Where does the phrase “to the manner born” come from and What does it mean?

That is the way Shakespeare wrote it, m-a-n-n-e-r, not m-a-n-o-r.

The phrase occurs in Hamlet, Act 1, scene 4. The friends of Hamlet are amazed at hearing a flourish of drums and trumpets at midnight and ask him the meaning of it.

He says that it is a royal drinking custom, “But to my mind, though I am native here and to the manner born, it is a custom more honored in the breach than the observance.”

where does the phrase to the manner born come from and what does it mean

In other words, when you use the phrase, bear in mind that it refers to a habit or practice, a custom of the people; it has nothing to do with rank or aristocracy or high estate, as would be implied by the word “manor.”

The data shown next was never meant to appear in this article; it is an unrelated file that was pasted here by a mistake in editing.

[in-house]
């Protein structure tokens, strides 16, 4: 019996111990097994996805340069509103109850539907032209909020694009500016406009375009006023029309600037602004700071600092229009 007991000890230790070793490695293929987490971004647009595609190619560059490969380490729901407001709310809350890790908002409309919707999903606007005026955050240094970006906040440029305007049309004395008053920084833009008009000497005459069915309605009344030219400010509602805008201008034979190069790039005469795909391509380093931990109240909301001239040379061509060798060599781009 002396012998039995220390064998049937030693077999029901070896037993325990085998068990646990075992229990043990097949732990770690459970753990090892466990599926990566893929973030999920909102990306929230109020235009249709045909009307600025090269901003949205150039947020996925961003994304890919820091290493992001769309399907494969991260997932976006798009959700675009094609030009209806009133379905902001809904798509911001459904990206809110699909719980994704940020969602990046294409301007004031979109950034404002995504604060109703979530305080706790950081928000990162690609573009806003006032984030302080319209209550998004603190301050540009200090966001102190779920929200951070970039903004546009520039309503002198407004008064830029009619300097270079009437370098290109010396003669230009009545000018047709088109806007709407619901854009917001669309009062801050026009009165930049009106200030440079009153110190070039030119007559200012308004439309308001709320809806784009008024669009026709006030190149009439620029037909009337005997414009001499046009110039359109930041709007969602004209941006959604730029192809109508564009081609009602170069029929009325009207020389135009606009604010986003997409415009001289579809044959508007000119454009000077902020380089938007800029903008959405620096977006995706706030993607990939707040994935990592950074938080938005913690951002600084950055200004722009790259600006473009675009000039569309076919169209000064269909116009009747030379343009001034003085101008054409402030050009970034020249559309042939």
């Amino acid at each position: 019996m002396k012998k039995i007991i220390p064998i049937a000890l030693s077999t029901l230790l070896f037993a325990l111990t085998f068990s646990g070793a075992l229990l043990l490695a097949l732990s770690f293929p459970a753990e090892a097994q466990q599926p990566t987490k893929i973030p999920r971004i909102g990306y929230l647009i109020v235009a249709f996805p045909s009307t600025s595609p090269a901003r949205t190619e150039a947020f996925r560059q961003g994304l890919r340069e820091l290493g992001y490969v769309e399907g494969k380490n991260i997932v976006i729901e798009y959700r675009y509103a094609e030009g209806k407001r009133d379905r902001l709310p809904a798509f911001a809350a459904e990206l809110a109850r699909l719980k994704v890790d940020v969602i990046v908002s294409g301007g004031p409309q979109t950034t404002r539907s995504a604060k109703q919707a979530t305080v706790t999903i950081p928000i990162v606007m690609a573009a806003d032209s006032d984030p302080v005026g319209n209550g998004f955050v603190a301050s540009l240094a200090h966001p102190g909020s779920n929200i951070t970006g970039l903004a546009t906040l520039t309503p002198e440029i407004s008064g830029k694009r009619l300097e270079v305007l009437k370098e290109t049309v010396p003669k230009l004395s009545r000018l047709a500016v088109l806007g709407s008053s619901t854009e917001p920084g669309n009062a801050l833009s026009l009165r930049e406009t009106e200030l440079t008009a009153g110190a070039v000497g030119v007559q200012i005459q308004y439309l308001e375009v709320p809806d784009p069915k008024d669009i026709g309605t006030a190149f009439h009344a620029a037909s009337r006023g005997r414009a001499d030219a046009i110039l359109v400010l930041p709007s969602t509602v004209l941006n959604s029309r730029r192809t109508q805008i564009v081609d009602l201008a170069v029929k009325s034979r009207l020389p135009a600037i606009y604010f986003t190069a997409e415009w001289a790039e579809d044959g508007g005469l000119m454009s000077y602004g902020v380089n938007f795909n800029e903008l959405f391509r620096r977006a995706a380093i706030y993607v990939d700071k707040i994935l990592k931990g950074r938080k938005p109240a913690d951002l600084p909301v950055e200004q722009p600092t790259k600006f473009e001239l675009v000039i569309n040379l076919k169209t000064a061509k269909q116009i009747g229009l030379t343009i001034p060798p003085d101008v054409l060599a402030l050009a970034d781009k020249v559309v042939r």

About Karen Hill

Karen Hill is a freelance writer, editor, and columnist for zippyfacts.com. Born in New York, she loves interesting random facts from all over the world.